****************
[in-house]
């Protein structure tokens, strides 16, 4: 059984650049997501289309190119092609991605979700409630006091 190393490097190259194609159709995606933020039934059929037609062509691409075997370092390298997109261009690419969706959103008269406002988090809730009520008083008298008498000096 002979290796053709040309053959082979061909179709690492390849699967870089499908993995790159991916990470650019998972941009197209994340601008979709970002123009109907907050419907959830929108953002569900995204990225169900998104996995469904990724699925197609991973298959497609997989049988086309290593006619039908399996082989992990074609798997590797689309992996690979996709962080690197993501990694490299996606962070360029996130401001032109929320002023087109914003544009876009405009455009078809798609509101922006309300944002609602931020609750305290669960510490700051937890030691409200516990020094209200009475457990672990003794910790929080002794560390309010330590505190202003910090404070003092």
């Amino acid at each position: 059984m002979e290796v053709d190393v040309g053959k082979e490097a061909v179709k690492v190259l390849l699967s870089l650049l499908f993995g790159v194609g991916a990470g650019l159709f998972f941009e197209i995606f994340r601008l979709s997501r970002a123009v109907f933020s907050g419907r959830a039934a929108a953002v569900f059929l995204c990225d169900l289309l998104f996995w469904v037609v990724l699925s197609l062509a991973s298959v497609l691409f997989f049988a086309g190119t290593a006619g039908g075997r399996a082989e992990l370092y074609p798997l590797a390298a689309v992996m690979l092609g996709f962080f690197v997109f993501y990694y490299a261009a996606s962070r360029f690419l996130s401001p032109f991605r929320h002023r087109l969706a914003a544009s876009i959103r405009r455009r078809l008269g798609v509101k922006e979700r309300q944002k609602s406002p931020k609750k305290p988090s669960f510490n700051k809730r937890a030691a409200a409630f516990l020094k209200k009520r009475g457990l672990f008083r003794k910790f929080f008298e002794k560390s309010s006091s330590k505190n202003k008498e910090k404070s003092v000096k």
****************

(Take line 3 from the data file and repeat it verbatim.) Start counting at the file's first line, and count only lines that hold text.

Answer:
């Amino acid at each position: 059984m002979e290796v053709d190393v040309g053959k082979e490097a061909v179709k690492v190259l390849l699967s870089l650049l499908f993995g790159v194609g991916a990470g650019l159709f998972f941009e197209i995606f994340r601008l979709s997501r970002a123009v109907f933020s907050g419907r959830a039934a929108a953002v569900f059929l995204c990225d169900l289309l998104f996995w469904v037609v990724l699925s197609l062509a991973s298959v497609l691409f997989f049988a086309g190119t290593a006619g039908g075997r399996a082989e992990l370092y074609p798997l590797a390298a689309v992996m690979l092609g996709f962080f690197v997109f993501y990694y490299a261009a996606s962070r360029f690419l996130s401001p032109f991605r929320h002023r087109l969706a914003a544009s876009i959103r405009r455009r078809l008269g798609v509101k922006e979700r309300q944002k609602s406002p931020k609750k305290p988090s669960f510490n700051k809730r937890a030691a409200a409630f516990l020094k209200k009520r009475g457990l672990f008083r003794k910790f929080f008298e002794k560390s309010s006091s330590k505190n202003k008498e910090k404070s003092v000096k």